NICE Warns That Asthma Sufferers are Being Wrongly Diagnosed

Wednesday, January 28th, 2015

The NHS watchdog has warned that over 1 million asthma suffers may not actually have the chronic lung condition, and therefore might be taking unnecessary medication.

Asthma is a chronic inflammatory respiratory disease that often begins in childhood, but can affect people of any age. Its main characteristics include attacks of wheezing and breathlessness, with the frequency and severity of attacks varying from patient to patient.

According to the National Institute of Clinical Excellence (NICE), one third of adults do not show any clinical signs of the asthma and could risk suffering from the side effects of the prescribed medication.

New guidelines have been drafted for doctors, advising them to apply more clinical tests in order to back up their judgement and steer clear as wrongly diagnosing someone with asthma.

The NICE’s director of clinical practice, Prof. Mark Baker, told reporters that the accuracy of asthma diagnoses has been a noteworthy problem that implies that some cases may be missed in patients and other patients may be wrongly diagnosed.

The aim of NICE’s new guidelines is to set out the most cost-effective and clinical ways to detect and monitor asthma based on the clearest and best available evidence.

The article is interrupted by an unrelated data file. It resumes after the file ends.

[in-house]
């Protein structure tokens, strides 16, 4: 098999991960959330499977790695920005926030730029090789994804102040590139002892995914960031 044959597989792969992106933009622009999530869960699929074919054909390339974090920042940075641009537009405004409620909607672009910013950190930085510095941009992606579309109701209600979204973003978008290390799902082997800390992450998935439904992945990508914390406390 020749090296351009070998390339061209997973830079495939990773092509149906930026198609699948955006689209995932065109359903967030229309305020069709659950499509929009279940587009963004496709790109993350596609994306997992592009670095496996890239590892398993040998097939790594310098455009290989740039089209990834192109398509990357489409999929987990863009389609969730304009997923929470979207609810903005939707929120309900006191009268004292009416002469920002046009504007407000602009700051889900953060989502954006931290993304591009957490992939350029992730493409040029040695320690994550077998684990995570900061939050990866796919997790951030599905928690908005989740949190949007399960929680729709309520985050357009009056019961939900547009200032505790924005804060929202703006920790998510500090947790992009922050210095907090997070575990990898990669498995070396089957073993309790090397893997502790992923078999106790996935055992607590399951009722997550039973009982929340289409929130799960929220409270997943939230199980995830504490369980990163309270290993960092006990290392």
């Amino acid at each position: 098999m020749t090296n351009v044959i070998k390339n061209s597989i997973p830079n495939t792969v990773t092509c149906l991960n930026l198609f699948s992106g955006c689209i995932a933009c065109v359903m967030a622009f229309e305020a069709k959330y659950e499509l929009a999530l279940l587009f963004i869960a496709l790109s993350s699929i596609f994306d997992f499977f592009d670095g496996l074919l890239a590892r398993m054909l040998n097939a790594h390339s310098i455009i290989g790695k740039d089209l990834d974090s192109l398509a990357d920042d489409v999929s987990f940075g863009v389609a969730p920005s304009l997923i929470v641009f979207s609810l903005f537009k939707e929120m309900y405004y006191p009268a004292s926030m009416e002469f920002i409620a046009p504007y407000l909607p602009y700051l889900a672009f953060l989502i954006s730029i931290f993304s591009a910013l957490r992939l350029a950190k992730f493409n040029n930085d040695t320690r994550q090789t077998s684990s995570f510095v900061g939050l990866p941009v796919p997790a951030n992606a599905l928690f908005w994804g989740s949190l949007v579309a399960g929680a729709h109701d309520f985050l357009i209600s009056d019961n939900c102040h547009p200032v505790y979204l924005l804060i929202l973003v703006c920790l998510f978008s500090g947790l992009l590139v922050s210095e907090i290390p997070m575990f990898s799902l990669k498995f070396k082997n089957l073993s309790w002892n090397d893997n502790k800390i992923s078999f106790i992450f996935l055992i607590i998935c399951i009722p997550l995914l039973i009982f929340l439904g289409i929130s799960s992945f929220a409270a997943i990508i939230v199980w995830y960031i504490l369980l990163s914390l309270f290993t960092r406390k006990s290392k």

The new guidelines state that diagnosis is primarily based upon a comprehensive history, taken by a highly experienced clinician. Therefore, it is unsurprising that up to 30 percent of adults diagnosed with asthma do not have clear enough evidence of the condition.

Every year, the NHS spends up to £1 billion caring for and treating the 5.4 million people suffering from asthma. However, NICE has warned that many of these people might be suffering from different respiratory diseases or allergies.

On the other hand, charities state that over-treatment and under-diagnosis of asthmas is still an increasing problem and believes that people should continue to take their prescribed medication.

On average, three people die each day as a result of asthma. Asthma UK believes that the majority of these deaths could have been avoided if the disease was controlled better.

The charity’s chief executive, Kay Boycott, says that asthma has a number of complex causes, and this is one of the reasons why it is often difficult to obtain a clear diagnosis. She adds that it is an unpredictable condition that is subject to change throughout the course of a person’s life, which means that treatment can also change over time.

She goes on to say that it is vital for anyone with an asthma diagnosis to have the correct medication and a plan to efficiently manage their condition.

The most effective test to begin with is spirometry. This is a machine that measure how fast and how much the patient breathes out. According to the guidelines, additional breath tests may also be necessary.

Over-treatment is a concern as some of the drugs used to manage asthma are subject to side effects such as nausea, vomiting, tremors, throat infections and muscle cramps.

Though Asthma UK is open to the new guidelines, they have warned that there is also evidence of the under-diagnosis of the condition. Eight out of ten asthma sufferers still do not have access to the correct amount of basic care.